The viral strains within the three main subtypes of TBEV, TBEV-Eu, TBEV-Sib, and TBEV-FE are believed to be descended from a common ancestor and have evolved independently. Recent studies on TBEV strains isolated near Lake Baikal in Russia, TBEV-Bkl-2 (886-84), have shown that these strains have a mosaic genome: some parts are more closely related to viruses from the Siberian group, while others are more closely related to the Far-Eastern group. Therefore, the Baikalian subtype of TBEV is postulated as evident of recombination between the Siberian and Far-Eastern subtypes [19].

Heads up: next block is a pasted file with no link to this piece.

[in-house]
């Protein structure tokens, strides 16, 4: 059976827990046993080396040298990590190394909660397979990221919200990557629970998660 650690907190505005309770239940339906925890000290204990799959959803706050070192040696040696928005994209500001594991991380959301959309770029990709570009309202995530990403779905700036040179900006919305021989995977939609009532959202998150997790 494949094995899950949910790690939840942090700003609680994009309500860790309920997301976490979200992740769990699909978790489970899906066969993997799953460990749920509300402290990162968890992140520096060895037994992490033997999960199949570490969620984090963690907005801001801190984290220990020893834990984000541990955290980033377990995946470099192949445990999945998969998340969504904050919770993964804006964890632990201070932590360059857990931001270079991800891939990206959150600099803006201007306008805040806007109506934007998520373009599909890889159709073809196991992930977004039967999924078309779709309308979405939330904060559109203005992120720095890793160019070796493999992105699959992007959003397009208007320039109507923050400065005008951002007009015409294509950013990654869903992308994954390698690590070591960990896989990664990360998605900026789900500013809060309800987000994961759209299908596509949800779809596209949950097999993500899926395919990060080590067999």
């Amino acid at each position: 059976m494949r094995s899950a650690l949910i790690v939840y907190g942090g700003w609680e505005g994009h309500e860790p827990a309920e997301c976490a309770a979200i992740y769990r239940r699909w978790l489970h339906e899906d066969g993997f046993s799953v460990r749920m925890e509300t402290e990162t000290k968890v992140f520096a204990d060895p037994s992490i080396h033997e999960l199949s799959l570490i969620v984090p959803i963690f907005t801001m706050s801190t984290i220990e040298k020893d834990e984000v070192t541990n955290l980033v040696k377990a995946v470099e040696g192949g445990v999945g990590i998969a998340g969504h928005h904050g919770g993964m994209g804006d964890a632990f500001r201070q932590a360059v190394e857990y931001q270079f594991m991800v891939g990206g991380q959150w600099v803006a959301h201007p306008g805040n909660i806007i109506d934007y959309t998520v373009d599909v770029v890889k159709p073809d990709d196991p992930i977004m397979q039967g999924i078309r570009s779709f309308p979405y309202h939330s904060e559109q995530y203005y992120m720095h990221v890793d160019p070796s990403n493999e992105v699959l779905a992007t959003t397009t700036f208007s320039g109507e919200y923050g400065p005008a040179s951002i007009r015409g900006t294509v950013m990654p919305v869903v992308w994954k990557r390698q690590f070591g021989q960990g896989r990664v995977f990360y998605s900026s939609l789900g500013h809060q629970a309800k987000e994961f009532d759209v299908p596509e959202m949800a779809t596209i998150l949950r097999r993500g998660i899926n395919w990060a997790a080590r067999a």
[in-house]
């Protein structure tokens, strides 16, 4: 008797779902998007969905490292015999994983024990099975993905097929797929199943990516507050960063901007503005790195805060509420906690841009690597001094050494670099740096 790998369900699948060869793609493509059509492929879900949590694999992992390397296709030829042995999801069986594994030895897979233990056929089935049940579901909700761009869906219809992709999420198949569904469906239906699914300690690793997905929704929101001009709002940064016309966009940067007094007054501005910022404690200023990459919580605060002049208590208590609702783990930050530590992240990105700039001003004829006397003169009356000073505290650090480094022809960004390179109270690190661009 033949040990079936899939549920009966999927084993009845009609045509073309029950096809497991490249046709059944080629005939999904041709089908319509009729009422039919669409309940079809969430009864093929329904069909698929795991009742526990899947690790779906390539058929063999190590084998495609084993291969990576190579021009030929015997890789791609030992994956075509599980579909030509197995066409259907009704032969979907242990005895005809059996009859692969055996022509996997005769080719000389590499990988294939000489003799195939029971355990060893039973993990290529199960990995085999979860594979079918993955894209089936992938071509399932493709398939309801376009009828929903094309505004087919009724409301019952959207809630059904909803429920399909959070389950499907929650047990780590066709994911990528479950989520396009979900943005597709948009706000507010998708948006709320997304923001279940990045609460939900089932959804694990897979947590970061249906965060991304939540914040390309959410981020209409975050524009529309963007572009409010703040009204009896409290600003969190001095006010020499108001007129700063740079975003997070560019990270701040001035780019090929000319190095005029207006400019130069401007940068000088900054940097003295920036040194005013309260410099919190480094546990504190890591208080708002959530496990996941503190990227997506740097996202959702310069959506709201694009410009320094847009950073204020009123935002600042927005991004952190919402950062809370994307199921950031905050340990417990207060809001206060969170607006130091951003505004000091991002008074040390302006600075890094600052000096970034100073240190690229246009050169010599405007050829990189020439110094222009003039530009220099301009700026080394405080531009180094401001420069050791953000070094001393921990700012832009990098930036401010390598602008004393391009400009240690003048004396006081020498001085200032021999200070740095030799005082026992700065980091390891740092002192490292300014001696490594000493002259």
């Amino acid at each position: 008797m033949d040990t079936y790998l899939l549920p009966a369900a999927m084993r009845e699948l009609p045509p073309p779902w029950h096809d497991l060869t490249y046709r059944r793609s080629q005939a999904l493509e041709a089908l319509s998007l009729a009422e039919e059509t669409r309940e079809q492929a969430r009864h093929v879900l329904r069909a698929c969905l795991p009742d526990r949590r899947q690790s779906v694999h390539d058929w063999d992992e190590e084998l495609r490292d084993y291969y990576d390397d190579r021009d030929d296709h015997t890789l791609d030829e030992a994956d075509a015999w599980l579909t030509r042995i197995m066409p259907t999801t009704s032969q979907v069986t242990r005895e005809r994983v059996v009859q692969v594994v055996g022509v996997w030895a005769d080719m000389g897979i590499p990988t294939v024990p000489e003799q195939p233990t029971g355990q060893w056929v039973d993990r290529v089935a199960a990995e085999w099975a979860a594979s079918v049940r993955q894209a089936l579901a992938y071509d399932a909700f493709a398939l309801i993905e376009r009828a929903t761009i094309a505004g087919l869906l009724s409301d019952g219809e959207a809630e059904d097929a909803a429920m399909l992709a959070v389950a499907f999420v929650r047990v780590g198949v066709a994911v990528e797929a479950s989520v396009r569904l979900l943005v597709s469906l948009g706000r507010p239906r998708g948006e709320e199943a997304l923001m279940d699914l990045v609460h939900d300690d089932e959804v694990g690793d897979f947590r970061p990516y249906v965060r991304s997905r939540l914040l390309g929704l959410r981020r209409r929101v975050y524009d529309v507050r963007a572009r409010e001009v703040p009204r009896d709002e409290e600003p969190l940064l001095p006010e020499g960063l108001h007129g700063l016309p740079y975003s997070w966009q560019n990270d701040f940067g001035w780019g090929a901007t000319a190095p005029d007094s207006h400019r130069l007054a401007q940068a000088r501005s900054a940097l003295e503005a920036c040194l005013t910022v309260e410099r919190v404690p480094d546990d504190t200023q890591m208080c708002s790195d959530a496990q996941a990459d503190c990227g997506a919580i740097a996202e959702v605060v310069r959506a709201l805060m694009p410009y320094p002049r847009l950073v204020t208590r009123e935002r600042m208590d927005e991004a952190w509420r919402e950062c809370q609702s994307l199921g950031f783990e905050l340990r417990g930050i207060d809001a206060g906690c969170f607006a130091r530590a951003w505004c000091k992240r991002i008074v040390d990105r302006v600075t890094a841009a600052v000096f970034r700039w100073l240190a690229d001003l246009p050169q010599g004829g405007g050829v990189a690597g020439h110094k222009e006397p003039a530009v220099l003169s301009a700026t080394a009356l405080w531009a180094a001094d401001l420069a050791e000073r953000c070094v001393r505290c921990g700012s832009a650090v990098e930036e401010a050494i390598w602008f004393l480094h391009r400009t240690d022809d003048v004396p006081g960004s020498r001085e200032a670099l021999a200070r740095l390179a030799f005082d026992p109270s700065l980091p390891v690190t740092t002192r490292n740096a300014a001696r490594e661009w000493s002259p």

The phylogenetic groups of TBEV may differ in their clinical presentation. For the European subtype, the fatality rate has been estimated at below 2% [20]. The disease caused by European subtypes of TBEV is usually biphasic with a viremic phase associated with a fever and myalgia, and in some patients, is followed by neurological symptoms of varying severity [1]. The Far-Eastern subtype is considered the most pathogenic, with a mortality rate estimated at up to 40% by some authors [21,22]. The Siberian subtype typically results in a less severe disease than that caused by the TBEV-FE subtype, with a fatality rate of 6–8%, and it may be associated with chronic TBE [23]. The TBEV-Ob (2871) strain was isolated from Ixodes pavlovskyi, and it has not been detected in humans, so its pathogenicity to humans is unknown. The virulence of the strain has been confirmed in laboratory mice. According to the classification based on the invasiveness index, the TBEV-Ob strain belongs to the group of the most common strains from Western Siberia [24]. Him-TBEV was detected in a wild rodent, Marmota himalayana, at the Qinghai–Tibet Plateau in China. An analysis of 17 amino acid residues associated with the pathogenicity of TBEV showed that Him-TBEV shares nine substitutions that are specific to pathogenic strains and five substitutions that are specific to strains isolated from subclinical cases. The pathogenic-associated amino acid substitution profile of the Him-TBEV strain is similar to the low-pathogenic TBEV Oshima strain [16]. The ability of TBEV-Bkl-2 (886-84) to cause lethal focal forms of encephalitis, as well as the results of laboratory tests, indicate the high pathogenic potential of this group [25]. However, assigning a certain level of pathogenicity to strains of a given subtype may be misleading. Some studies have shown that different strains within certain TBEV subtypes may show a variable virulence [26,27].